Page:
Note: I wasn't sure if this should be posted as a "questions/answers forum" topic. Perhaps it could be considered more of an "article" for the topic of 12-Step meeting materials? I also thought about listing it in the "books" forum, but I really just wanted to highlight/discuss only these few pages of the book in this particular thread (and not try to review the entire book at this time). (Please feel free to move this thread if I have posted it in the wrong place).
I have found that the following helps me a lot.
Adapted from the Big Book of Alcoholics Anonymous, First Edition, published 1939.
Chapter 6: Into Action
Note that I am adapting from the text in the First Edition.
Full original text of the Fourth Edition may be found at http://www.aa.org/bigbookonline
(Disclaimer/Acknowledgement: To my understanding, the copyright has expired on First Edition of the Big Book and it is therefore in the public domain. Chapter 6 is in the First Edition. At any rate, it is usually okay to quote short excerpts from a book -- if your purpose is educational -- and if you give full credit.)
I made only two changes to the original text:
- I have substituted the words “Higher Power” for “God”.
- In the last paragraph, I changed “We alcoholics are undisciplined” to “We procrastinators are undisciplined”.
(The following are adapted from excerpts from the last few pages of Chapter 6: Into Action)
On awakening, let us think about the twenty-four hours ahead. We consider our plans for the day.
Before we begin, we ask Higher Power to direct our thinking, especially asking that it be divorced from self-pity, dishonest or self-seeking motives. Under these conditions, we can employ our mental faculties with assurance; for, after all, Higher Power gave us brains to use. Our thought-life will be placed on a much higher plane when our thinking is cleared of wrong motives.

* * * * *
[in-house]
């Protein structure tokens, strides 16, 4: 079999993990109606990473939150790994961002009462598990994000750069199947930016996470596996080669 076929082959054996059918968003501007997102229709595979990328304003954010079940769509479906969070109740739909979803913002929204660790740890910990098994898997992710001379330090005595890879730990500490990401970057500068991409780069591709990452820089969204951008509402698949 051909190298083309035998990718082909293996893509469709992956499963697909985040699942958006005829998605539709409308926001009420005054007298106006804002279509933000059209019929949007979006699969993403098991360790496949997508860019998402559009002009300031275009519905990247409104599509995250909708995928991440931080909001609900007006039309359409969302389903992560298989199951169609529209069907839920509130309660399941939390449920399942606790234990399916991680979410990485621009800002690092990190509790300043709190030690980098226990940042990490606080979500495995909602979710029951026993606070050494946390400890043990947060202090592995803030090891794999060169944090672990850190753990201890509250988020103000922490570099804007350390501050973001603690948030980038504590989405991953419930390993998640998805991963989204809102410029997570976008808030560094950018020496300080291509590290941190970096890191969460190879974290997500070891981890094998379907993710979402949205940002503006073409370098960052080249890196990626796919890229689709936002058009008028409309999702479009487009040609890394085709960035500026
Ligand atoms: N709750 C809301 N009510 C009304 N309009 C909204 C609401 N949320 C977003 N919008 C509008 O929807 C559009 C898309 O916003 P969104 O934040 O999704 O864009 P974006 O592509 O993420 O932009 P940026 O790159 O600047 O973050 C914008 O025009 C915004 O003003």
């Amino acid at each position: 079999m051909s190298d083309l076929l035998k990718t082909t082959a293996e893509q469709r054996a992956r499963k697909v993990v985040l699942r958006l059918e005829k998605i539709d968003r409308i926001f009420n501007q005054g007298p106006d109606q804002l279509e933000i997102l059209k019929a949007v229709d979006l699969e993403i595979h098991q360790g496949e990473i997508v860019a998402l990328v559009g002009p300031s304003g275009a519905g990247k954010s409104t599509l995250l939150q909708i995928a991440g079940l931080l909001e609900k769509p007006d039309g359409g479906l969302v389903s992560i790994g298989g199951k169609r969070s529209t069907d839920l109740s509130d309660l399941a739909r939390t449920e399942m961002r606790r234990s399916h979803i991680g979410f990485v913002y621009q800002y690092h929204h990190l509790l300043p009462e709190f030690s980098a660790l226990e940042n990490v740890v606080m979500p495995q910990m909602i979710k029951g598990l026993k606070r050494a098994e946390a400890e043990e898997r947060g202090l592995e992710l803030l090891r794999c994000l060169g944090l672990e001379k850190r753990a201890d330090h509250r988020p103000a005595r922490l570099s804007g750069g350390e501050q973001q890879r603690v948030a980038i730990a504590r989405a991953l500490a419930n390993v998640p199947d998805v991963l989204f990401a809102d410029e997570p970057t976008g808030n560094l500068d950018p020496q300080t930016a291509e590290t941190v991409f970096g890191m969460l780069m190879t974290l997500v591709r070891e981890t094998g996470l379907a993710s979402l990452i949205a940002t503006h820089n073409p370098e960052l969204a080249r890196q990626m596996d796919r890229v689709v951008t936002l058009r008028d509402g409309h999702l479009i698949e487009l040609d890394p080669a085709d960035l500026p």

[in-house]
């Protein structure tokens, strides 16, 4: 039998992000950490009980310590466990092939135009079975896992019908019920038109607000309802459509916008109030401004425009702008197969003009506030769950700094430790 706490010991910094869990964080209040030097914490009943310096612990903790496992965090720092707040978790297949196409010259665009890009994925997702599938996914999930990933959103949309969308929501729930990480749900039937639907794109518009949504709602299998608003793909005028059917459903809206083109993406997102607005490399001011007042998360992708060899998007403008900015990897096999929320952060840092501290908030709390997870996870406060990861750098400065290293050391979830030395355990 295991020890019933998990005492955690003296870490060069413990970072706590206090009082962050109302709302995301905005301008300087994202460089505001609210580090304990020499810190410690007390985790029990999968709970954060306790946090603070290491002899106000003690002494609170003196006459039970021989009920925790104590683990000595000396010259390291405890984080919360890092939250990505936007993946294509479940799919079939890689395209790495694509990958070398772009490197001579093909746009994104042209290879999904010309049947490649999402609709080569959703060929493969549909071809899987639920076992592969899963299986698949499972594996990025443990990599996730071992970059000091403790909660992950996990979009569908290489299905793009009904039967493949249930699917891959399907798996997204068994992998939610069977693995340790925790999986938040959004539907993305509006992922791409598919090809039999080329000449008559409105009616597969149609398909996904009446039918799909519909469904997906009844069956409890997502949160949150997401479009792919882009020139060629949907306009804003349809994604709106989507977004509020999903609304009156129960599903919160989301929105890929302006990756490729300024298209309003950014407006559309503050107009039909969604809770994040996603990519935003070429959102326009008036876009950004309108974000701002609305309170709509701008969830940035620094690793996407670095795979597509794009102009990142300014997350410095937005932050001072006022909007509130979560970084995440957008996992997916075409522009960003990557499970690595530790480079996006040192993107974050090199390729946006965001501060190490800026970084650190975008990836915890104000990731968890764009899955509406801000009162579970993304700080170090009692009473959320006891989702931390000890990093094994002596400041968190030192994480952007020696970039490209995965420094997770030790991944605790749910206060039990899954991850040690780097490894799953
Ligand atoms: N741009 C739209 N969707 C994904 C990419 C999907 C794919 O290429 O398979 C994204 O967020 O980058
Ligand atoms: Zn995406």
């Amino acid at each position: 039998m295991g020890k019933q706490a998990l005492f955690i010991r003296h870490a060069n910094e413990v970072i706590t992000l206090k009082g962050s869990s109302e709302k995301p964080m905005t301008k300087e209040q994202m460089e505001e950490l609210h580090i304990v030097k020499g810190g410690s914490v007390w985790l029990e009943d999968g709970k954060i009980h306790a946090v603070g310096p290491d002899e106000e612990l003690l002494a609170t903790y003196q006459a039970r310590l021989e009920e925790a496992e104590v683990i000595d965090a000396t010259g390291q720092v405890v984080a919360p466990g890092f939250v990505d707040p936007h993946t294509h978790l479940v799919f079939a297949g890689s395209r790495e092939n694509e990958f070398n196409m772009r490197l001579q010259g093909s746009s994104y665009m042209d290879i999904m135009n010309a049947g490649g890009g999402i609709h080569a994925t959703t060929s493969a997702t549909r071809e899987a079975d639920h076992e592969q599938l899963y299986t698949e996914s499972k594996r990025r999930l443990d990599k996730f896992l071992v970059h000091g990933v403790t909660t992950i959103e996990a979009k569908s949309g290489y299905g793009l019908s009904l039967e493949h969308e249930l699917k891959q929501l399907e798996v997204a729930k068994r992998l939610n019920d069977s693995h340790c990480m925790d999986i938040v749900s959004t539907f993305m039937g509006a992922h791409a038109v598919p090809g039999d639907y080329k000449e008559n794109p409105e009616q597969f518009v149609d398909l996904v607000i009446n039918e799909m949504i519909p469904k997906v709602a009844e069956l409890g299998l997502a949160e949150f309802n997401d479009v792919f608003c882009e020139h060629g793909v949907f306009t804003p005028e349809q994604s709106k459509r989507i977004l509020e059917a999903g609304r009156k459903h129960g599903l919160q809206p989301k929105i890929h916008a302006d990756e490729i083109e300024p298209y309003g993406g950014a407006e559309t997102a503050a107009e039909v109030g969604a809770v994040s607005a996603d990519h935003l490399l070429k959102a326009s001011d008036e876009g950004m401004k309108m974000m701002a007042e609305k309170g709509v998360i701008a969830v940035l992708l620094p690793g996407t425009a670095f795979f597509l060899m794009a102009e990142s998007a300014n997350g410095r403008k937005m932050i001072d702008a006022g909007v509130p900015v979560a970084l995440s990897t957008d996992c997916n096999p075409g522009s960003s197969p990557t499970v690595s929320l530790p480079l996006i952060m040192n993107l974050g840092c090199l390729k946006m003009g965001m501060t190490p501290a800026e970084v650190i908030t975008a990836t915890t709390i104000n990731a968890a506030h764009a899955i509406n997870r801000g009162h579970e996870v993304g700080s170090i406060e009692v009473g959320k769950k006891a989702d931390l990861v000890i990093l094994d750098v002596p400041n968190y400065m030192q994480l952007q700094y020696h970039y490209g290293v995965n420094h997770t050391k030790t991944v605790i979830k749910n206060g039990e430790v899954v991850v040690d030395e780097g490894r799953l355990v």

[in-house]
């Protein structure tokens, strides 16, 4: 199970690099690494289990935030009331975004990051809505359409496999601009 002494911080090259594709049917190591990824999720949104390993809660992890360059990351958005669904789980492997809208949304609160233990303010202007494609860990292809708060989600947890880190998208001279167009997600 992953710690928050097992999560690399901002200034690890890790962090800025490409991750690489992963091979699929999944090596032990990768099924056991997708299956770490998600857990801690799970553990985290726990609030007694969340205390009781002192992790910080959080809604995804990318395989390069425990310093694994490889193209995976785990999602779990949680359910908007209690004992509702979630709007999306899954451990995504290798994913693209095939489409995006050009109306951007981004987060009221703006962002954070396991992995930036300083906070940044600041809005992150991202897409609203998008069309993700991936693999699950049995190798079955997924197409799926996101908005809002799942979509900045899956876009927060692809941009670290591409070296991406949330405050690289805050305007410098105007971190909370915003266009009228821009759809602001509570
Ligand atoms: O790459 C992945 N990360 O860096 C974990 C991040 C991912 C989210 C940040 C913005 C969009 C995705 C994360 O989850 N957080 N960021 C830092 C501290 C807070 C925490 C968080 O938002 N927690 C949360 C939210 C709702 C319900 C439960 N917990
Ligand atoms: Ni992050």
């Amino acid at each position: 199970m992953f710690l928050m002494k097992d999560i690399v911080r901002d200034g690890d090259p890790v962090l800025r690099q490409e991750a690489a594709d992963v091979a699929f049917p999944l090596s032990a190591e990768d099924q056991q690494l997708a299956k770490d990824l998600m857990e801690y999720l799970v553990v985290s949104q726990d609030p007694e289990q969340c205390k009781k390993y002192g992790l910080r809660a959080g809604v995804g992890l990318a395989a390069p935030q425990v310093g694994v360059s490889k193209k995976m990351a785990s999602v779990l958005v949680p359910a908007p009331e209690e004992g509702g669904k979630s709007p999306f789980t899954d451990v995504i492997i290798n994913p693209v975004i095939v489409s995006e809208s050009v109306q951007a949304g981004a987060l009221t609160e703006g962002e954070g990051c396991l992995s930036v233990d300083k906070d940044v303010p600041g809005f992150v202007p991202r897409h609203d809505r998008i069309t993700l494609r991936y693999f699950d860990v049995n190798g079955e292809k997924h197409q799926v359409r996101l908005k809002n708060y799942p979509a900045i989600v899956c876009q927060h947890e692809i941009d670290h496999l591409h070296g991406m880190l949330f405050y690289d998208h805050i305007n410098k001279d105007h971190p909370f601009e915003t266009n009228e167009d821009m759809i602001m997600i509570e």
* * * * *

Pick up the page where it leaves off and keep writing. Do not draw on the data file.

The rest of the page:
In thinking about our day, we may face indecision. We may not be able to determine which course to take. Here we ask Higher Power for inspiration, an intuitive thought, or a decision. We relax and take it easy. We don't struggle. We are often surprised how the right answers come after we have tried this for a while. What used to be the hunch or the occasional inspiration gradually becomes a working part of the mind.
Being still inexperienced and having just made conscious contact with Higher Power, it is not probable that we are going to be inspired at all times. We might pay for this presumption in all sorts of absurd actions and ideas. Nevertheless, we find that our thinking will, as time passes, be more and more on the plane of inspiration. We come to rely upon it.
We usually conclude the period of meditation with a prayer that we be shown all through the day what our next step is to be, that we be given whatever we need to take care of such problems.
We ask especially for freedom from self-will, and are careful to make no request for ourselves only. We may ask for ourselves, however, if others will be helped. We are careful never to pray for our own selfish ends. Many of us have wasted a lot of time doing that and it doesn't work. You can easily see why.
… <snip> …
As we go through the day, we pause, when agitated or doubtful, and ask for the right thought or action. We constantly remind ourselves we are no longer running the show, humbly saying to ourselves many times each day "Thy will be done." We are then in much less danger of excitement, fear, anger, worry, self-pity, or foolish decisions.
We become much more efficient. We do not tire so easily, for we are not burning up energy foolishly as we did when we were trying to arrange life to suit ourselves.
It works – it really does.
We procrastinators are undisciplined. So we let Higher Power discipline us in the simple way we have just outlined.